Not only is genealogy a worthless pursuit, it can lead to family discord.
Illegitimate children, hidden affairs, troubled finances and deceit all await those determined to piece together their family's past, found Dr Anne-Marie Kramer of Warwick University.So, in about 7 out of 8 cases, family history research did not lead to conflict. Those are pretty good odds. And the odds might be even better, as there's no telling from the article what exactly constitutes a "conflict," and whether these conflicts can be fairly attributed to genealogy. Some of the problems described here and elsewhere—neglecting family, pestering reticent relatives—are more about being unpleasant human beings than about making unpleasant discoveries. Someone who neglects her children because she's obsessed with genealogy would probably do the same if obsessed with Sudoku. And someone who badgers a relative for information is probably a jerk in his non-genealogical life as well.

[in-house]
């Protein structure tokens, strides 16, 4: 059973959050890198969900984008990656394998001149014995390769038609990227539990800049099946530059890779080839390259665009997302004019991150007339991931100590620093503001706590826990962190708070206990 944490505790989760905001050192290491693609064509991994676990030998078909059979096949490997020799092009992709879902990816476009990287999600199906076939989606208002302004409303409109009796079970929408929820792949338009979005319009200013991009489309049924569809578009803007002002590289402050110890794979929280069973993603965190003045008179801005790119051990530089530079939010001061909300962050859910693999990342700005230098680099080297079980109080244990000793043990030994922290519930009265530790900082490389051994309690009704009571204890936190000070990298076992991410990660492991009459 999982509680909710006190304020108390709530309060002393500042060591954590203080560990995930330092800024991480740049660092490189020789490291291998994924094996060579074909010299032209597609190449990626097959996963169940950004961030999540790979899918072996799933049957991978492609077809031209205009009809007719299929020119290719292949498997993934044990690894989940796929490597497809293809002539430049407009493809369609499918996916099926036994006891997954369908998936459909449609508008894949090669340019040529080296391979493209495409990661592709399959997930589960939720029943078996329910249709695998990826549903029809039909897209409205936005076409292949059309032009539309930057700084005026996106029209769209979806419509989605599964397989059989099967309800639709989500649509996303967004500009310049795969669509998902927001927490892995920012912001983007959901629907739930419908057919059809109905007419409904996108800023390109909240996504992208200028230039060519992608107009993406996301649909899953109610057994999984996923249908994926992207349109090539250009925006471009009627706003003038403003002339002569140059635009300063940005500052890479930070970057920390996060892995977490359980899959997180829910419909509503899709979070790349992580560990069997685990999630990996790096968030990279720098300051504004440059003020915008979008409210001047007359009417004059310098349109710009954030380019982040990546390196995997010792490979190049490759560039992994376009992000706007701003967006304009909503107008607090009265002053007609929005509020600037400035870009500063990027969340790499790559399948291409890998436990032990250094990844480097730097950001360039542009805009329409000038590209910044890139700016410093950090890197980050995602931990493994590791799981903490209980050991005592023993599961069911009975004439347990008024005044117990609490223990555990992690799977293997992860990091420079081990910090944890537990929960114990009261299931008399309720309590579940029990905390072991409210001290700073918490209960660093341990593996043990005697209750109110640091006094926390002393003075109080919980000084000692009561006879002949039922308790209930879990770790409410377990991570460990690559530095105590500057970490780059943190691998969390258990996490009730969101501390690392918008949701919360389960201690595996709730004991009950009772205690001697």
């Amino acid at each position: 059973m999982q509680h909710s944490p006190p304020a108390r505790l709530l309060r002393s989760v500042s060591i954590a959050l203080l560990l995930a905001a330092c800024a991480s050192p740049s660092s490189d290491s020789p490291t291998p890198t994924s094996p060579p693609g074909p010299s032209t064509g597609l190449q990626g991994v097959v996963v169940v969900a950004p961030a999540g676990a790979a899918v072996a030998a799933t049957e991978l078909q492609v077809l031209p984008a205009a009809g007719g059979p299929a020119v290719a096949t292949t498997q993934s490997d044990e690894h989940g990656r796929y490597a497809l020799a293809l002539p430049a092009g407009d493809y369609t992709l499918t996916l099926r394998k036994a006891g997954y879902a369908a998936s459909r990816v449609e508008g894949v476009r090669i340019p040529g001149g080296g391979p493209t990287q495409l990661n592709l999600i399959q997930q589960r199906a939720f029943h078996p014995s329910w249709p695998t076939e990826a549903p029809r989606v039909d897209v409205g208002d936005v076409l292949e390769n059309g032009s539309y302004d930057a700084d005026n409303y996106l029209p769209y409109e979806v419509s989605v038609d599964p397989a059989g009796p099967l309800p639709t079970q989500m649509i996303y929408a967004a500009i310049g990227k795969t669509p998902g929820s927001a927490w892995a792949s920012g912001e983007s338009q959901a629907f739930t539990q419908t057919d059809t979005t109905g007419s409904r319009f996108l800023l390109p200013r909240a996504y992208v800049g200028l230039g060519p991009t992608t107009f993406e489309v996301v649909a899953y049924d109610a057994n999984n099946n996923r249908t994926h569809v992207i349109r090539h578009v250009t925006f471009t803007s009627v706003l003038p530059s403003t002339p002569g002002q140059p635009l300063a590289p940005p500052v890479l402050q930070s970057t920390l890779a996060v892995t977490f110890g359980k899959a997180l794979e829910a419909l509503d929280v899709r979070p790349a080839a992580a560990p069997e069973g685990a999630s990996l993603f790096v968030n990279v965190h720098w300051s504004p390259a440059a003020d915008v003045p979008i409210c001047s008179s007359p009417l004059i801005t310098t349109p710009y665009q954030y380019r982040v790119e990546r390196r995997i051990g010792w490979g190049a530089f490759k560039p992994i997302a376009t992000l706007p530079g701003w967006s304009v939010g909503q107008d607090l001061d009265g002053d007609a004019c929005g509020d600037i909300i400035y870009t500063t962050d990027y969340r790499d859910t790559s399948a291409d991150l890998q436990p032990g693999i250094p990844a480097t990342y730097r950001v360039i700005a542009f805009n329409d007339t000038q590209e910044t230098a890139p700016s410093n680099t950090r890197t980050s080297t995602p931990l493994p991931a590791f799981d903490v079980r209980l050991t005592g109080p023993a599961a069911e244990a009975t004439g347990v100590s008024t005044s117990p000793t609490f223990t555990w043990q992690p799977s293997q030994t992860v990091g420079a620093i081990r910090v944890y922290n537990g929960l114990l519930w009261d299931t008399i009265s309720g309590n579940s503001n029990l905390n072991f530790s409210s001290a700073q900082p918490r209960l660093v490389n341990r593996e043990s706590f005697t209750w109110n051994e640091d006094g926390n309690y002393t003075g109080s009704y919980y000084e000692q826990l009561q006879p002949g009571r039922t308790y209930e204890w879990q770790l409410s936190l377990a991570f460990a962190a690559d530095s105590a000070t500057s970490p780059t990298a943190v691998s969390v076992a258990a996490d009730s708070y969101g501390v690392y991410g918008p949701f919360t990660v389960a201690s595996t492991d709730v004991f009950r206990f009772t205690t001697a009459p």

When she interviewed more than 220 people across the country who had looked into their past, she discovered it had led to conflict with relatives in more than one in eight cases. [Link]
As for uncovering secrets, I love finding illegitimate children, hidden affairs, troubled finances and deceit in my family. (I'm certainly not British enough to ever be disturbed by the discovery of an ancestor's "previously unknown humble origins.") All four show up in the family of one of my grandparents. In fact, we're planning a DNA test to settle a paternity question in the family. No conflicts here, just questions waiting for answers.
There are families with legitimately disturbing secrets, disclosure of which would embarrass or anger the living. And I have no problem with Dr. Kramer warning of the (meager) risks. Personally, I'd rather know an unhappy truth than live in happy ignorance, but if others want to cling to myths, that's up to them. That said, in some cases discretion should keep us from publishing the truth. But nothing should keep us from ethically discovering and recording it.